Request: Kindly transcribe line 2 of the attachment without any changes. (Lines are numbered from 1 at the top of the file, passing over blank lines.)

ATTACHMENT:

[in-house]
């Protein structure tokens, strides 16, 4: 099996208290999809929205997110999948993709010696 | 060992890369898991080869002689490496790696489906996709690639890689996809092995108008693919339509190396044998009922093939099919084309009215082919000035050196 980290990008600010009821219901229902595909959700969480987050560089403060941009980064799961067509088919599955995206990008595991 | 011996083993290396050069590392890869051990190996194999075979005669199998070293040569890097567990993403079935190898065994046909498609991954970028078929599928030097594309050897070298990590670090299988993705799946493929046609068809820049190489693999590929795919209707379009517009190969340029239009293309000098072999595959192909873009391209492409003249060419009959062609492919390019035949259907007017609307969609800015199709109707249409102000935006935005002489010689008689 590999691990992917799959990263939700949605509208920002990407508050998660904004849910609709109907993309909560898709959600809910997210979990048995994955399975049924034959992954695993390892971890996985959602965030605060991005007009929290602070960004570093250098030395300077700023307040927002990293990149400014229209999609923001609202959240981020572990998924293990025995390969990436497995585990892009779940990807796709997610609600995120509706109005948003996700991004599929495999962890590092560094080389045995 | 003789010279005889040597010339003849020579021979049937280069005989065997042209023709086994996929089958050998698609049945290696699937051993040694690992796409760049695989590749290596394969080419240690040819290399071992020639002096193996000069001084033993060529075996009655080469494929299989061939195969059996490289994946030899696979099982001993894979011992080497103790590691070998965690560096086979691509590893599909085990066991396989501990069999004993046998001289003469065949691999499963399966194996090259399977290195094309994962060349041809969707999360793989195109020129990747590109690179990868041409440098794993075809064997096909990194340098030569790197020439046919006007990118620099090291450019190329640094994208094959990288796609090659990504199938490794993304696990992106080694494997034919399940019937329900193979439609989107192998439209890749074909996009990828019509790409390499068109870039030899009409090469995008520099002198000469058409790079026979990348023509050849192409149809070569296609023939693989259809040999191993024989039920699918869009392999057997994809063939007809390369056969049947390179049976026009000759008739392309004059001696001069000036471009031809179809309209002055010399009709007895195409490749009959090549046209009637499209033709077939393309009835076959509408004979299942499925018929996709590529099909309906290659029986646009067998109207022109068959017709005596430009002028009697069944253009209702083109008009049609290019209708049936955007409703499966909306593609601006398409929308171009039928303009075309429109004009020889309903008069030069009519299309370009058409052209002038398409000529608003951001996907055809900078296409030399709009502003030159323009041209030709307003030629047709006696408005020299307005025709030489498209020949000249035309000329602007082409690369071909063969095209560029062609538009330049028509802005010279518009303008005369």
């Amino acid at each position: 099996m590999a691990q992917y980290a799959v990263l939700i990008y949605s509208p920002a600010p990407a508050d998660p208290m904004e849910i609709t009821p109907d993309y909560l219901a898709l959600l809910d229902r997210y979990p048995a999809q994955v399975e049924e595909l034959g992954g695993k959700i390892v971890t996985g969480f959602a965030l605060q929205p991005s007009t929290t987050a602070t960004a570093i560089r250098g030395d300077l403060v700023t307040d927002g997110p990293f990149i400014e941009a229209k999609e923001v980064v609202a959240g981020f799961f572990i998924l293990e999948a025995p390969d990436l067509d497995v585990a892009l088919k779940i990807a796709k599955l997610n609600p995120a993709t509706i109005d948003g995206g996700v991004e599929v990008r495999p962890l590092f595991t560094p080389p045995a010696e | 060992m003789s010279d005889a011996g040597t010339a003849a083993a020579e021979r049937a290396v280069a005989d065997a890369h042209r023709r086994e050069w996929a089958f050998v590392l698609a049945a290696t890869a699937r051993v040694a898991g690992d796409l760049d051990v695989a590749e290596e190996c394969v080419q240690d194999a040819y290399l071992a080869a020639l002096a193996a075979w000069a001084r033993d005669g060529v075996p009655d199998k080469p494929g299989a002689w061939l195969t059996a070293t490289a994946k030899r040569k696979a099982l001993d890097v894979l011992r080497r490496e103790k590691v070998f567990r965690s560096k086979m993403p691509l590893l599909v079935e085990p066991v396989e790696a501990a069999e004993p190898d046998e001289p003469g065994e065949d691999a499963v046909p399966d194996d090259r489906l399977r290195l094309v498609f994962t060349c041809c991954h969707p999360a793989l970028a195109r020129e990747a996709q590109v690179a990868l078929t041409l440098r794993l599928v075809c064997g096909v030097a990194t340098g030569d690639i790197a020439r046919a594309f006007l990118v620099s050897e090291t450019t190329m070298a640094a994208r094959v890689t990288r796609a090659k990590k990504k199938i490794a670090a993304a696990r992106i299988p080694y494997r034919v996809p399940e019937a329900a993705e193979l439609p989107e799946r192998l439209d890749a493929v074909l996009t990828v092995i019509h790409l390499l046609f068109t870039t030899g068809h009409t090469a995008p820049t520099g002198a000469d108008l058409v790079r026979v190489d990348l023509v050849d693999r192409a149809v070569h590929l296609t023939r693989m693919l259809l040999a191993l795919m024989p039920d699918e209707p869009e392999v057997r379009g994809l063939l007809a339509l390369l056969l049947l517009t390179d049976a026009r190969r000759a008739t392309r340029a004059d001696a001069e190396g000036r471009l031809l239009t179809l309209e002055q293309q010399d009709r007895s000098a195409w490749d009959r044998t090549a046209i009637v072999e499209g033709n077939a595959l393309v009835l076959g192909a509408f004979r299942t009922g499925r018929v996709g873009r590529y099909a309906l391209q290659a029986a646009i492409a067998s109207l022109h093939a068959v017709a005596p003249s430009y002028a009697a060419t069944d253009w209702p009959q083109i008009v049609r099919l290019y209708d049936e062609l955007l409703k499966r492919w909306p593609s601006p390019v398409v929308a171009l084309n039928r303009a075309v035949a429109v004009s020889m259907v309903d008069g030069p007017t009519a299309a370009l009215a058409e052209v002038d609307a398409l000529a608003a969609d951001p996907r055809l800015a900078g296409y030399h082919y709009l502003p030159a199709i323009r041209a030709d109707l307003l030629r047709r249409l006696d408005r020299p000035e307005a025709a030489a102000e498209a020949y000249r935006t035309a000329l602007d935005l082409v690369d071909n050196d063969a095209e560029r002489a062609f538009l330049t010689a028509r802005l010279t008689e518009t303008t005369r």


């Protein structure tokens, strides 16, 4: 099996208290999809929205997110999948993709010696 | 060992890369898991080869002689490496790696489906996709690639890689996809092995108008693919339509190396044998009922093939099919084309009215082919000035050196 980290990008600010009821219901229902595909959700969480987050560089403060941009980064799961067509088919599955995206990008595991 | 011996083993290396050069590392890869051990190996194999075979005669199998070293040569890097567990993403079935190898065994046909498609991954970028078929599928030097594309050897070298990590670090299988993705799946493929046609068809820049190489693999590929795919209707379009517009190969340029239009293309000098072999595959192909873009391209492409003249060419009959062609492919390019035949259907007017609307969609800015199709109707249409102000935006935005002489010689008689 590999691990992917799959990263939700949605509208920002990407508050998660904004849910609709109907993309909560898709959600809910997210979990048995994955399975049924034959992954695993390892971890996985959602965030605060991005007009929290602070960004570093250098030395300077700023307040927002990293990149400014229209999609923001609202959240981020572990998924293990025995390969990436497995585990892009779940990807796709997610609600995120509706109005948003996700991004599929495999962890590092560094080389045995 | 003789010279005889040597010339003849020579021979049937280069005989065997042209023709086994996929089958050998698609049945290696699937051993040694690992796409760049695989590749290596394969080419240690040819290399071992020639002096193996000069001084033993060529075996009655080469494929299989061939195969059996490289994946030899696979099982001993894979011992080497103790590691070998965690560096086979691509590893599909085990066991396989501990069999004993046998001289003469065949691999499963399966194996090259399977290195094309994962060349041809969707999360793989195109020129990747590109690179990868041409440098794993075809064997096909990194340098030569790197020439046919006007990118620099090291450019190329640094994208094959990288796609090659990504199938490794993304696990992106080694494997034919399940019937329900193979439609989107192998439209890749074909996009990828019509790409390499068109870039030899009409090469995008520099002198000469058409790079026979990348023509050849192409149809070569296609023939693989259809040999191993024989039920699918869009392999057997994809063939007809390369056969049947390179049976026009000759008739392309004059001696001069000036471009031809179809309209002055010399009709007895195409490749009959090549046209009637499209033709077939393309009835076959509408004979299942499925018929996709590529099909309906290659029986646009067998109207022109068959017709005596430009002028009697069944253009209702083109008009049609290019209708049936955007409703499966909306593609601006398409929308171009039928303009075309429109004009020889309903008069030069009519299309370009058409052209002038398409000529608003951001996907055809900078296409030399709009502003030159323009041209030709307003030629047709006696408005020299307005025709030489498209020949000249035309000329602007082409690369071909063969095209560029062609538009330049028509802005010279518009303008005369």